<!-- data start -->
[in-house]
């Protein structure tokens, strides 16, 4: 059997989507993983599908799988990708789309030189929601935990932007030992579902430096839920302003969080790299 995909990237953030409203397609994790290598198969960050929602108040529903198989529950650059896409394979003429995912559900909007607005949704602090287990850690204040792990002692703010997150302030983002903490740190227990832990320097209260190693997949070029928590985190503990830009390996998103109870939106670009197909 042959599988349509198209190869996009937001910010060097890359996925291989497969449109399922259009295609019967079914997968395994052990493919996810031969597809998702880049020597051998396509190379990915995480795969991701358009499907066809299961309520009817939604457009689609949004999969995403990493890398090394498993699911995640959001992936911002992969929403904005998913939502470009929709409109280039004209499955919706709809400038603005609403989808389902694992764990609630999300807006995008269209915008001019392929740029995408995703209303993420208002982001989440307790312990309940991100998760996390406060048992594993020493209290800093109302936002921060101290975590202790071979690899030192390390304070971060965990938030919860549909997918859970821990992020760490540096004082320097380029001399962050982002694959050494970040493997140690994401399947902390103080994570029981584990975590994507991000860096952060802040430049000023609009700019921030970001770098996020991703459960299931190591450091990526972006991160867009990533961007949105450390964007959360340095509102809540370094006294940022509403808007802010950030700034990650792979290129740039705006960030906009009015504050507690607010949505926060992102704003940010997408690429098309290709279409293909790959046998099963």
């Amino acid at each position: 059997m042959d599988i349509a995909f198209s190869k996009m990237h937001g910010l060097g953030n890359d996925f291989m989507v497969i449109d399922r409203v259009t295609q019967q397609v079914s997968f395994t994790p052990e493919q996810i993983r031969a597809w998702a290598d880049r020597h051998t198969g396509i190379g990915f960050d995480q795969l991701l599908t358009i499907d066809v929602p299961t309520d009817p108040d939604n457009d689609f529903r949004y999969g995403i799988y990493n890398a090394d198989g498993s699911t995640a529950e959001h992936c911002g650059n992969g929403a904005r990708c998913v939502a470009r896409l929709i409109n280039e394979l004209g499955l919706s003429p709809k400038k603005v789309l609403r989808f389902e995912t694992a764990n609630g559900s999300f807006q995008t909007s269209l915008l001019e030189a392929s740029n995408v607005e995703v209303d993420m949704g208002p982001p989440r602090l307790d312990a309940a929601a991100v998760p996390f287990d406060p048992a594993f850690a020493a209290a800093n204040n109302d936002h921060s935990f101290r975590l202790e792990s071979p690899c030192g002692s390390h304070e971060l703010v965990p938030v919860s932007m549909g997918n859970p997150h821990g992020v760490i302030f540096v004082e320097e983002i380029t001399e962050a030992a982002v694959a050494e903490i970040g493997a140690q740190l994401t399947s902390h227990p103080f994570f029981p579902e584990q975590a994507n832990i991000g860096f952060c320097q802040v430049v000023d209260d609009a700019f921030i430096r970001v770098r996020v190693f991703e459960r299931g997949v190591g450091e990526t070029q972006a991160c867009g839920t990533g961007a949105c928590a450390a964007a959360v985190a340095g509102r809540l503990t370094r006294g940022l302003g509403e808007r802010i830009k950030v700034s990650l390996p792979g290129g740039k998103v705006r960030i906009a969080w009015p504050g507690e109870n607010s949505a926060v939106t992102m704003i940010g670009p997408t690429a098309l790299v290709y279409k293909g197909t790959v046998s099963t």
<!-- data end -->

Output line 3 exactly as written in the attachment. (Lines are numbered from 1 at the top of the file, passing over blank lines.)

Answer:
């Amino acid at each position: 059997m042959d599988i349509a995909f198209s190869k996009m990237h937001g910010l060097g953030n890359d996925f291989m989507v497969i449109d399922r409203v259009t295609q019967q397609v079914s997968f395994t994790p052990e493919q996810i993983r031969a597809w998702a290598d880049r020597h051998t198969g396509i190379g990915f960050d995480q795969l991701l599908t358009i499907d066809v929602p299961t309520d009817p108040d939604n457009d689609f529903r949004y999969g995403i799988y990493n890398a090394d198989g498993s699911t995640a529950e959001h992936c911002g650059n992969g929403a904005r990708c998913v939502a470009r896409l929709i409109n280039e394979l004209g499955l919706s003429p709809k400038k603005v789309l609403r989808f389902e995912t694992a764990n609630g559900s999300f807006q995008t909007s269209l915008l001019e030189a392929s740029n995408v607005e995703v209303d993420m949704g208002p982001p989440r602090l307790d312990a309940a929601a991100v998760p996390f287990d406060p048992a594993f850690a020493a209290a800093n204040n109302d936002h921060s935990f101290r975590l202790e792990s071979p690899c030192g002692s390390h304070e971060l703010v965990p938030v919860s932007m549909g997918n859970p997150h821990g992020v760490i302030f540096v004082e320097e983002i380029t001399e962050a030992a982002v694959a050494e903490i970040g493997a140690q740190l994401t399947s902390h227990p103080f994570f029981p579902e584990q975590a994507n832990i991000g860096f952060c320097q802040v430049v000023d209260d609009a700019f921030i430096r970001v770098r996020v190693f991703e459960r299931g997949v190591g450091e990526t070029q972006a991160c867009g839920t990533g961007a949105c928590a450390a964007a959360v985190a340095g509102r809540l503990t370094r006294g940022l302003g509403e808007r802010i830009k950030v700034s990650l390996p792979g290129g740039k998103v705006r960030i906009a969080w009015p504050g507690e109870n607010s949505a926060v939106t992102m704003i940010g670009p997408t690429a098309l790299v290709y279409k293909g197909t790959v046998s099963t």